These are important bills, and we are lucky to have strong supporters like Senator Bradford and Representatives Heinert and Killer, who introduced these bills and will work to support them. So please take a moment to thank them. And plan to support these bills by going to Pierre, when they are up for hearings. This could happen with only a couple days’ notice, so have your gas money set aside! We’ll help arrange carpools, when the time comes.
Right now, please contact your area’s legislators and urge them to support each of these bills. You can find out who your legislators are at http://legis.state.sd.us/who/index.aspx
You can e-mail legislators at http://legis.state.sd.us/email/LegislatorEmail.aspx You only have to write a message once and change the legislator’s name at the top and in your “Dear ___” line. If you have more than a few minutes, please contact every legislator and ask for their support.
We will be targeting the members of specific committees, as soon as the bills are assigned to committees. So watch for that.
Thanks for all you do. As usual, let me know if you have questions
Senate Bill 141
Here is another bill we need to support. It’s Senate Bill 141. It would increase the bond requirements for mining companies and would apply to Powertech Uranium’s proposed mine. The text of the bill is here: http://legis.state.sd.us/sessions/2013/Bill.aspx?File=SB141P.htm. Before they start mining, companies have to post a bond to insure that the mine is cleaned up, especially if the company goes bankrupt or leaves the state. These bonds are usually way too low. This bill would require a higher bond.
Please contact the bill’s sponsors — Senators Adelstein, Rampelberg, Kirkeby, Lucas, and Tidemann and Representatives Sly, Kopp, Hunhoff (Bernie), and Shrempp — and thank them for sponsoring the bill.
Please contact your district’s legislators — and as many others as you have time to contact — and tell them you support this bill. We support this bill because we want to be sure that the state’s natural resources are protected and that South Dakota taxpayers are not left paying to clean up messes left by mining companies, as has happened so often in the past.
You can write one e-mail and send it to multiple legislators easily. To e-mail legislators, go to http://legis.state.sd.us/email/LegislatorEmail.aspx
Thanks to all who have been writing legislators. Please also remember to spread the word to your lists.
And here is where you can find the text of each bill –
Thanks to Sabrina King with Dakota Rural Action for this information.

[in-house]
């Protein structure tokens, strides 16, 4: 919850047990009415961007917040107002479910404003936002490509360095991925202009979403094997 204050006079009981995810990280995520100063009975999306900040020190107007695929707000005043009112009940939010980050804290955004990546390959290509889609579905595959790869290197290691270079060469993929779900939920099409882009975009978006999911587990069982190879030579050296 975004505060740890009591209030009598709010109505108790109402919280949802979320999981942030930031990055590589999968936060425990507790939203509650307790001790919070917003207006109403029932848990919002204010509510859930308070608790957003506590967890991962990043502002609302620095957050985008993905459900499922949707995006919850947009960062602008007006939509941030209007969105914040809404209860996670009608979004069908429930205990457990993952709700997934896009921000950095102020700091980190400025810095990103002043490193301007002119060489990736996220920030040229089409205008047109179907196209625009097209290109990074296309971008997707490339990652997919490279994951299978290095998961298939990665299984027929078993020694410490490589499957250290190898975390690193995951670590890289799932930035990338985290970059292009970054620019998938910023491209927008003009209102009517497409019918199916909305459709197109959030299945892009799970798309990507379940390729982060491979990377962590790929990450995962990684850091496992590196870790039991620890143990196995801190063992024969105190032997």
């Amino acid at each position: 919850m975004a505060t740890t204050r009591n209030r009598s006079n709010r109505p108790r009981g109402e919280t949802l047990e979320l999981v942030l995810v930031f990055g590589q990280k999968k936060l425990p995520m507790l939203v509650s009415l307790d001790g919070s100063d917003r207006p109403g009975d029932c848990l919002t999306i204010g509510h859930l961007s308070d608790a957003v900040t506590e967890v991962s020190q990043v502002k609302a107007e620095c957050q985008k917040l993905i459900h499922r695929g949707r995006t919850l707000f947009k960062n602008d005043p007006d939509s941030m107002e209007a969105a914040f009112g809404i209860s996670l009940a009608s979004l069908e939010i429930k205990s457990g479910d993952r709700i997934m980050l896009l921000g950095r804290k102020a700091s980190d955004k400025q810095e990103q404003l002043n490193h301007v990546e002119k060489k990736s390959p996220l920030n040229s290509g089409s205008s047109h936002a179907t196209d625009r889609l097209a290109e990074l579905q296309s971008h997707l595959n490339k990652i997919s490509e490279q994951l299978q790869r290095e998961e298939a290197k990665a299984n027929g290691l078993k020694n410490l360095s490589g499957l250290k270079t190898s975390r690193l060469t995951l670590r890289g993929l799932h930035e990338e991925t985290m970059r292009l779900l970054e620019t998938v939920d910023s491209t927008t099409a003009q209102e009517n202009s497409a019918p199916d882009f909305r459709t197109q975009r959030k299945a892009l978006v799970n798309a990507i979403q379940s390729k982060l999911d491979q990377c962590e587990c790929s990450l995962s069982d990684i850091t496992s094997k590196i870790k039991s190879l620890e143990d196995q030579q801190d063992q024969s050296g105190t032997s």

Dakota Rural Action Legislative Action Update #2
Ready, Set, Action!
Oh and everyone please take notes for when Powertech Uranium Corporation–or some version thereof–comes to visit your state sniffing for uranium and such.
What? You want VISUALs?
January 19, 2013 at 5:21 am (culture, education, ethics, history, life, politics, publishing, random, Uncategorized, Writing)
Tags: Book, Democracy Now, ethics, history, human nature, interview, Kill Anything That Moves, Nick Turse, politics, publishing, video, Vietnam, war, Writing
I confess I’m not really wanting to read Kill Anything That Moves, The Real American War in Vietnam, because it sounds like a truly horrific book, yet I feel a sense of obligation to read Nick Turse’s work. Truth needs telling. Just from watching Democracy Now!’s interview of Nick Turse it’s pretty clear this is about the dark side of human nature and that’s not pleasant ever to encounter. Too often we think of war being an arena in which everything is allowed. Why is that? Why is it permissible for people to commit horrible transgressions against other human beings–women, men, children–during a state of war? Suicide is condemned in many cultures. To take control of one’s fate and decide whether or not one wishes to continue living is generally frowned upon. Yet–it is acceptable to kill OTHERS–just not yourself. Why is it “Okay” to kill other people during war or at other times? Why is it okay to rape and torture other people during war? Turse’s book delves into the atrocity as norm character of the Vietnam War. I fear it reveals a great deal about human nature that we’d rather turn a blind eye to. Yes, it’s been a long time since Vietnam. But there are ongoing wars. Has the conduct of war changed? Somehow I doubt it. I’m waiting for the time when some politicans declare war and everyone refuses to fight, thereby putting an end to the insanity.